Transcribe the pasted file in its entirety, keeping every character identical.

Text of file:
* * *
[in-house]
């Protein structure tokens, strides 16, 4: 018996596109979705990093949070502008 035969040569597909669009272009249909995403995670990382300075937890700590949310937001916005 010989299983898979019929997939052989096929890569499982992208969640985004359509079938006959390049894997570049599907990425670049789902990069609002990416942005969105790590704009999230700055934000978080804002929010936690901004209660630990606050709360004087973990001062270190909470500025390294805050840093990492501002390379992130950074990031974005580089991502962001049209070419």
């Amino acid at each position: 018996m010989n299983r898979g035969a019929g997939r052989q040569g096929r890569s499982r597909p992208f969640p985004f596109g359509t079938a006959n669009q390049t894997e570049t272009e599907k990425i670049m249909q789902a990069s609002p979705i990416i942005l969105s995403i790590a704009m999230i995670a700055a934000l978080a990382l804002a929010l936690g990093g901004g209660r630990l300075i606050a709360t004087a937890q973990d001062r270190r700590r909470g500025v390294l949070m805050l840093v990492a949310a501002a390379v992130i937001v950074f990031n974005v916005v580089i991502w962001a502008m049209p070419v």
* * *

[in-house]
């Protein structure tokens, strides 16, 4: 018996596109979705990093949070502008 035969040569597909669009272009249909995403995670990382300075937890700590949310937001916005 010989299983898979019929997939052989096929890569499982992208969640985004359509079938006959390049894997570049599907990425670049789902990069609002990416942005969105790590704009999230700055934000978080804002929010936690901004209660630990606050709360004087973990001062270190909470500025390294805050840093990492501002390379992130950074990031974005580089991502962001049209070419």
């Amino acid at each position: 018996m010989n299983r898979g035969a019929g997939r052989q040569g096929r890569s499982r597909p992208f969640p985004f596109g359509t079938a006959n669009q390049t894997e570049t272009e599907k990425i670049m249909q789902a990069s609002p979705i990416i942005l969105s995403i790590a704009m999230i995670a700055a934000l978080a990382l804002a929010l936690g990093g901004g209660r630990l300075i606050a709360t004087a937890q973990d001062r270190r700590r909470g500025v390294l949070m805050l840093v990492a949310a501002a390379v992130i937001v950074f990031n974005v916005v580089i991502w962001a502008m049209p070419v």